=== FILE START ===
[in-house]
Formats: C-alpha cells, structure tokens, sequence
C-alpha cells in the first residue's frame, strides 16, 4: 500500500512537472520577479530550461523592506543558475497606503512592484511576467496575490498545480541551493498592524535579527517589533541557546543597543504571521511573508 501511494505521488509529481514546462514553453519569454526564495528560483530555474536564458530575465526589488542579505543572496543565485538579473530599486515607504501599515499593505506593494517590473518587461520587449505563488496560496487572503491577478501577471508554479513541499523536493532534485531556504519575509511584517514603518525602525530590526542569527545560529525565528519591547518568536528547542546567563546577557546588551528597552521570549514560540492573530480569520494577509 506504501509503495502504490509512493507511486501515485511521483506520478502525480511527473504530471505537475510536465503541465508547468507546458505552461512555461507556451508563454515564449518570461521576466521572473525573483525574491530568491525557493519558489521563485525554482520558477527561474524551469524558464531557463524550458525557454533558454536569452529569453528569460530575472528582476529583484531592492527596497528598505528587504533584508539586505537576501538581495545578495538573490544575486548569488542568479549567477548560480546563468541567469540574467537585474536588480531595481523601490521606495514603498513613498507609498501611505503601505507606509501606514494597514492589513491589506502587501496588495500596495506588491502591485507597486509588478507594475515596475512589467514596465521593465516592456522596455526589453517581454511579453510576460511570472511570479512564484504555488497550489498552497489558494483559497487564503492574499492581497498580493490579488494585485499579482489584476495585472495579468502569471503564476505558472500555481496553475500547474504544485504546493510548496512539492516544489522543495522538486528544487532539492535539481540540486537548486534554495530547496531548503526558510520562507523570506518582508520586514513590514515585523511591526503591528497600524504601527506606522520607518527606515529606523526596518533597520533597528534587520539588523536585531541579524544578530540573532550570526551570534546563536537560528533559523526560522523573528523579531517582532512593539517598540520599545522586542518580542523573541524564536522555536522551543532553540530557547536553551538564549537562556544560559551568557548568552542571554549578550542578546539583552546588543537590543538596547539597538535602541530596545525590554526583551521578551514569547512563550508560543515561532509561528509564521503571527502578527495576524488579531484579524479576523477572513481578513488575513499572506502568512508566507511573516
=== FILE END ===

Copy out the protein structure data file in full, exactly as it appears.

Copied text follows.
[in-house]
Formats: C-alpha cells, structure tokens, sequence
C-alpha cells in the first residue's frame, strides 16, 4: 500500500512537472520577479530550461523592506543558475497606503512592484511576467496575490498545480541551493498592524535579527517589533541557546543597543504571521511573508 501511494505521488509529481514546462514553453519569454526564495528560483530555474536564458530575465526589488542579505543572496543565485538579473530599486515607504501599515499593505506593494517590473518587461520587449505563488496560496487572503491577478501577471508554479513541499523536493532534485531556504519575509511584517514603518525602525530590526542569527545560529525565528519591547518568536528547542546567563546577557546588551528597552521570549514560540492573530480569520494577509 506504501509503495502504490509512493507511486501515485511521483506520478502525480511527473504530471505537475510536465503541465508547468507546458505552461512555461507556451508563454515564449518570461521576466521572473525573483525574491530568491525557493519558489521563485525554482520558477527561474524551469524558464531557463524550458525557454533558454536569452529569453528569460530575472528582476529583484531592492527596497528598505528587504533584508539586505537576501538581495545578495538573490544575486548569488542568479549567477548560480546563468541567469540574467537585474536588480531595481523601490521606495514603498513613498507609498501611505503601505507606509501606514494597514492589513491589506502587501496588495500596495506588491502591485507597486509588478507594475515596475512589467514596465521593465516592456522596455526589453517581454511579453510576460511570472511570479512564484504555488497550489498552497489558494483559497487564503492574499492581497498580493490579488494585485499579482489584476495585472495579468502569471503564476505558472500555481496553475500547474504544485504546493510548496512539492516544489522543495522538486528544487532539492535539481540540486537548486534554495530547496531548503526558510520562507523570506518582508520586514513590514515585523511591526503591528497600524504601527506606522520607518527606515529606523526596518533597520533597528534587520539588523536585531541579524544578530540573532550570526551570534546563536537560528533559523526560522523573528523579531517582532512593539517598540520599545522586542518580542523573541524564536522555536522551543532553540530557547536553551538564549537562556544560559551568557548568552542571554549578550542578546539583552546588543537590543538596547539597538535602541530596545525590554526583551521578551514569547512563550508560543515561532509561528509564521503571527502578527495576524488579531484579524479576523477572513481578513488575513499572506502568512508566507511573516